I will be purchasing the Sig Sauer P239, like the one Laura purchased in the picture above, within the next month. I really like this sidearm.
The Spyderco C11PS folding knife is my favorite concealed carry weapon. I go to this weapon before I go to my sidearm. The Spyderco C11PS looks sexy and built with high-quality materials. The smooth and shiny finish encourage me to handle it and be proficient with it; and, it has a good balanced weight to it. The blade is made of high-quality, durable, sharp VG-10 stainless steel. The handle is also of quality stainless steel. I only use this knife for self-protection.
Like my sidearm, I went through training with this weapon — it was an 8-hour course in the art of knives as weapons for self-protection. I prefer the knife over the sidearm — the knife can get the job done quickly without a single sound (i.e., the sound of a cartridge going off in a sidearm after discharge).
I purchased one for my sister; and, she carries one in her purse; and, I taught her the way to use it for self-protection.
1974-1980 Buck Knife .110.
When I’m dressed down for a camping trip or a day hike, I carry my Buck Knife .110.. I’m the original and first owner of this wonderfully American made folding knife. I’ve had this knife for over 30 years; and, I like leaving the brass dirty. I use to polish it all the time, but I, for some reason, like leaving it dirty…at least, for now.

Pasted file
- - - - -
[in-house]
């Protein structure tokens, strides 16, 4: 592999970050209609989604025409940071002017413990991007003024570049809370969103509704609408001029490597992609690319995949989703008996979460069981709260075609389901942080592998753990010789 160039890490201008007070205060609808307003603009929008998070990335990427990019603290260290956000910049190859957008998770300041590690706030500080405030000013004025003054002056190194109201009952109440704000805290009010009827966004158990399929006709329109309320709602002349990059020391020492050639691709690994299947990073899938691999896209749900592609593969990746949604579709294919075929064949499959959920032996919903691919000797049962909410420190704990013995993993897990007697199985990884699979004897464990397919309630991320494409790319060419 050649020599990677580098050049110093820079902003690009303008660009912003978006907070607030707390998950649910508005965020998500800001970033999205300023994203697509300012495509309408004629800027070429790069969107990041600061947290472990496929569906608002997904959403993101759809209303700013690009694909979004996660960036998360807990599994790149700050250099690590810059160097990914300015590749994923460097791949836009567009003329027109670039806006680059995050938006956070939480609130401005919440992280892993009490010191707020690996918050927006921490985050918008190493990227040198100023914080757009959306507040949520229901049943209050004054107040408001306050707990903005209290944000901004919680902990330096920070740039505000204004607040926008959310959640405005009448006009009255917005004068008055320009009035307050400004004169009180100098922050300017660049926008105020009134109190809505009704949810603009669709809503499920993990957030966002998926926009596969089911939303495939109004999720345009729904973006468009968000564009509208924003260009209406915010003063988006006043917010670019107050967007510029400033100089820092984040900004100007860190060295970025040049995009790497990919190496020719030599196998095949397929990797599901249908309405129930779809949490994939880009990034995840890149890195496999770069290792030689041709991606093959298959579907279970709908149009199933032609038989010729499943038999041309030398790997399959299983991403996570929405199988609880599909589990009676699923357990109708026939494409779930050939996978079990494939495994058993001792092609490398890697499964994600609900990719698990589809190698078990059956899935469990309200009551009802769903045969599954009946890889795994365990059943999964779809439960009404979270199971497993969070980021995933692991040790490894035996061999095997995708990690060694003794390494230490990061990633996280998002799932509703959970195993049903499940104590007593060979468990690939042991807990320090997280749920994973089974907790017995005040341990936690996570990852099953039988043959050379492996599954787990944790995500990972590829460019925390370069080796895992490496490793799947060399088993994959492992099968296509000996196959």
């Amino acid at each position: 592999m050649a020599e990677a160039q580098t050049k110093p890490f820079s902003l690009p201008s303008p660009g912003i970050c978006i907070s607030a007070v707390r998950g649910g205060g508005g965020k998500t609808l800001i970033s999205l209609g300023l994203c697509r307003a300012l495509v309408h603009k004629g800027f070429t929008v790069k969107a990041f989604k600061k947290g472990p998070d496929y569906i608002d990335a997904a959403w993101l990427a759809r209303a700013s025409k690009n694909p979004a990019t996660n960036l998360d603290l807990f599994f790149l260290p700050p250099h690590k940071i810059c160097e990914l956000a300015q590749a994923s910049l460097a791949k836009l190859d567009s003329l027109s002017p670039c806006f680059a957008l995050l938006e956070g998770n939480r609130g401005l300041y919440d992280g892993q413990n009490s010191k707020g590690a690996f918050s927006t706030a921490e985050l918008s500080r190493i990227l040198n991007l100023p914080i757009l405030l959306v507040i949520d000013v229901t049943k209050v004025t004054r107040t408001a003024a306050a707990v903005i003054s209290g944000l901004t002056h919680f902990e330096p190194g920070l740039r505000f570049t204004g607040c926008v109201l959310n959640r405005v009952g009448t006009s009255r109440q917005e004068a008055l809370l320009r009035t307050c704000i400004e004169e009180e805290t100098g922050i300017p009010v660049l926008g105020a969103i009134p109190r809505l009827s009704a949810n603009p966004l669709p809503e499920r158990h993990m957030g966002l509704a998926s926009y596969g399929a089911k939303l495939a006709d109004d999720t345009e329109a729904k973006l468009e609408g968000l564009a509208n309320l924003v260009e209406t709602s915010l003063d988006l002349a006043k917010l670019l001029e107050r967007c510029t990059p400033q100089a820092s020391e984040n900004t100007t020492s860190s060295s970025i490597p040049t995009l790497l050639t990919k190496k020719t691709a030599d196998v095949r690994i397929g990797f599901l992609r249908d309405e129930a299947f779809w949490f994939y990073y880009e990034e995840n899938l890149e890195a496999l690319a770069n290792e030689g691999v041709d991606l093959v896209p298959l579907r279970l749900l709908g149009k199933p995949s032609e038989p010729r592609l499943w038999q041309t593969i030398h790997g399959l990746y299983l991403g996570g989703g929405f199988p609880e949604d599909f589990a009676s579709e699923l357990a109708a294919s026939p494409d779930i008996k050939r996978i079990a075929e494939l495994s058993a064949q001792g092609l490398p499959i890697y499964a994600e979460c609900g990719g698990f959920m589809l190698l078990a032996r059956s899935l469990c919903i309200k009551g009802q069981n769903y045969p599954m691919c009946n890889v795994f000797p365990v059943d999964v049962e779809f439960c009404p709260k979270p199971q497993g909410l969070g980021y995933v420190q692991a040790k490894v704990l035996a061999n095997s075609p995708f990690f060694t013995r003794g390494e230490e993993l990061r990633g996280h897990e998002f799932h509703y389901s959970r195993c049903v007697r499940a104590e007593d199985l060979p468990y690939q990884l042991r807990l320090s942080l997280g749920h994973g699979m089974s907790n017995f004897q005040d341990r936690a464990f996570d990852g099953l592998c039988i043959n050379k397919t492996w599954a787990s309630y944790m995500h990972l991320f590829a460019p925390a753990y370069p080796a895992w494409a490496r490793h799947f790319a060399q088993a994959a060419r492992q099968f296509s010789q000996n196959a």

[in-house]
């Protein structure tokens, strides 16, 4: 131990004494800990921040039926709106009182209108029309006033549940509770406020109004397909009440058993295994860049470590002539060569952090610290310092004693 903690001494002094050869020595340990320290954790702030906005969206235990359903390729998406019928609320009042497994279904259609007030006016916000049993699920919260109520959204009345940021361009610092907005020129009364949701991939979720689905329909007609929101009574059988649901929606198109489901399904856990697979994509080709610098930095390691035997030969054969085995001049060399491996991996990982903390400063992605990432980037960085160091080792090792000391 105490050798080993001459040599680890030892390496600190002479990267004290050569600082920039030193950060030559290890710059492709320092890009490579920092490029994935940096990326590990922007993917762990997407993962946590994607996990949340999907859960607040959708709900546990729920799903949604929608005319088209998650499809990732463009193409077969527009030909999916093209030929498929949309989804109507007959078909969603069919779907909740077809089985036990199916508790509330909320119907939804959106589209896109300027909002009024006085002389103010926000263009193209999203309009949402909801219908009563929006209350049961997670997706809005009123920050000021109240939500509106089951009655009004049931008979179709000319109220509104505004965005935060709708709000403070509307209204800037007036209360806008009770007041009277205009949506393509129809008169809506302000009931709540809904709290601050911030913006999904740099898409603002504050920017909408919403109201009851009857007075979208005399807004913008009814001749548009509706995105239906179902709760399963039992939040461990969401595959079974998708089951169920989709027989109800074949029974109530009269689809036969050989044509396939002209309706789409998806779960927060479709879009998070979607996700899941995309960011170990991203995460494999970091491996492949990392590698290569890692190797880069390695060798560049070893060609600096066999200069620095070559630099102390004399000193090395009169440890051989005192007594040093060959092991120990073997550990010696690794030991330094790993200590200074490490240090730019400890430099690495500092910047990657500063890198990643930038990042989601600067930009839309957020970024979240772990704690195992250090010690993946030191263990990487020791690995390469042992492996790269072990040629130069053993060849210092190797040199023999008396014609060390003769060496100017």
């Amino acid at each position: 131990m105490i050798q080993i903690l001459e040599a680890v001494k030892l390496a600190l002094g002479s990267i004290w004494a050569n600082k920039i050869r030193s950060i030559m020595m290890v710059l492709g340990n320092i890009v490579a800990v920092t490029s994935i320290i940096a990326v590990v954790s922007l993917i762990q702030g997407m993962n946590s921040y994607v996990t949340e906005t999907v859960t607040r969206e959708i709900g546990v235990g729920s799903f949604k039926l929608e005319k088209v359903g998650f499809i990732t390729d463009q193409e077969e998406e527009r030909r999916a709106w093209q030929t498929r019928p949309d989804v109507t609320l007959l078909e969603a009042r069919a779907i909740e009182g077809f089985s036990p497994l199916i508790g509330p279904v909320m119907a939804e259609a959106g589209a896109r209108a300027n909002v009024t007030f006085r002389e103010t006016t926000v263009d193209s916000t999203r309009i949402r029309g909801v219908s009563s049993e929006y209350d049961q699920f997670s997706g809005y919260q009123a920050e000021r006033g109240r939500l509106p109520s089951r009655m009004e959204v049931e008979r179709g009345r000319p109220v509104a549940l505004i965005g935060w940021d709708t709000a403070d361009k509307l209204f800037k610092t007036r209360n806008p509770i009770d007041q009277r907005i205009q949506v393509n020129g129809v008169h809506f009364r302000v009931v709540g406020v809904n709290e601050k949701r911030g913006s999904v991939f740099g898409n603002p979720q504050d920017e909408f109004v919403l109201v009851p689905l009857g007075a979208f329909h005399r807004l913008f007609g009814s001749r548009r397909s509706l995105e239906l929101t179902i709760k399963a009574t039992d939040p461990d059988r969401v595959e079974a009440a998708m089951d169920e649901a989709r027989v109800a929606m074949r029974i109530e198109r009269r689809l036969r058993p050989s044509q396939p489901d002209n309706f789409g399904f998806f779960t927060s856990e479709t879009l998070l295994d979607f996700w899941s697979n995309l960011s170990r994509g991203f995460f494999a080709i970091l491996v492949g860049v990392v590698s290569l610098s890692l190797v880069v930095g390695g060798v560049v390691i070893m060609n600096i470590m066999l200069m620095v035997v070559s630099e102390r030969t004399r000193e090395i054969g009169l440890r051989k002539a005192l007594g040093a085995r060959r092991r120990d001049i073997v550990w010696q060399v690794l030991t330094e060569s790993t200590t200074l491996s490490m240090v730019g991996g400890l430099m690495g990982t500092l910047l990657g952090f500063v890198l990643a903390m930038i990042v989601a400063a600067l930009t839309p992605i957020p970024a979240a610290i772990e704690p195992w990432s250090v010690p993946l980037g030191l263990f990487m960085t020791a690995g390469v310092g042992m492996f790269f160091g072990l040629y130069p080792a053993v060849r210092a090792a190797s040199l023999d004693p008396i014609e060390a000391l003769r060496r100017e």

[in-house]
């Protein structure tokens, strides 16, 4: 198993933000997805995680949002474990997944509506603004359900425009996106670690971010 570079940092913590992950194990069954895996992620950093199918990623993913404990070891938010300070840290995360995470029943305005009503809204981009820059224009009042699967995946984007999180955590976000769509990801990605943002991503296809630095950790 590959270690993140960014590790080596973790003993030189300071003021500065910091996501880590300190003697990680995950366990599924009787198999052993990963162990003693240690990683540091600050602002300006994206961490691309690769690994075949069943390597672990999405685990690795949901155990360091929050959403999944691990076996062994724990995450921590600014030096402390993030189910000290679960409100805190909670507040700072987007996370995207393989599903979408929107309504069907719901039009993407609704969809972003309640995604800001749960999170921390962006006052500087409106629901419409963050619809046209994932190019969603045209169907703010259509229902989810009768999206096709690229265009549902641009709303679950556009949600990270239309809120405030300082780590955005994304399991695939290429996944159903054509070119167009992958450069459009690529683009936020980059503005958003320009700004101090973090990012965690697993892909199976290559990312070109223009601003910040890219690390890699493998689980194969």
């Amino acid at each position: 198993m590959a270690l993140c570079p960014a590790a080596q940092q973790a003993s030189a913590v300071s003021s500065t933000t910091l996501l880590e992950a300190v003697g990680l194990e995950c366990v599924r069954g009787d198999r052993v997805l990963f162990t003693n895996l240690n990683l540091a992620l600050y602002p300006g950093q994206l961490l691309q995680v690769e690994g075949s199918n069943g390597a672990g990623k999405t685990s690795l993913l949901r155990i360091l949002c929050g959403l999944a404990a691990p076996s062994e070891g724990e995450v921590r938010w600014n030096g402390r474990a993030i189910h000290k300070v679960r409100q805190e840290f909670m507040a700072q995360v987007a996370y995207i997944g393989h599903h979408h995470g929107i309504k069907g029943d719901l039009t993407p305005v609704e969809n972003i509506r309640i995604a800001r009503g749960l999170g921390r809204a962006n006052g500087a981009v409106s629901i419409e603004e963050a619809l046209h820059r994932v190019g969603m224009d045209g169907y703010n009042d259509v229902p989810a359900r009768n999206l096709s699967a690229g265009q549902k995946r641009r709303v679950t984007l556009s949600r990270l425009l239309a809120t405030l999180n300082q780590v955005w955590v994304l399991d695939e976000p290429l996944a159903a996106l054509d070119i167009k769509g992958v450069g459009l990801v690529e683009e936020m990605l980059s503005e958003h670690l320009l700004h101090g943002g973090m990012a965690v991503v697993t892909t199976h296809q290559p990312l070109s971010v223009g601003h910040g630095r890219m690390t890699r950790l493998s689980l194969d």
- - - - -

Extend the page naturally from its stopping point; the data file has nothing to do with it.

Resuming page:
I use to carry it with me as a self-protection weapon; but, it doesn’t match well with my suits and dress-jeans; hence, I purchased the gentleman’s knife: Spyderco C11PS.
Non Lethal Weapons
Nitecore Revenger SRT7 960 Lumen Tactical Torch (Flashlight)
I purchased the Nitecore Revenger SRT7 960 Lumen Tactical Torch (flashlight) for self-protection — not a light source. I’ve used it two times as a non lethal weapon in San Francisco, and it passed with flying colors. My threats were blinded, and I was able to bug-out to a safe-zone after disabling them and removing their weapons.
If you are gonna use a torch for self-protection, make sure your torch has a minimum of 200 lumens, which is the amount of lumens needed to temporarily blind and disorient your threat. Many times, the threat complained about intense eye pain and head-aches after being exposed to a high-lumen tactical torch. So, use it to disable your threat, then either run to a safe-zone or deploy additional counter-measures against him while he cannot see well.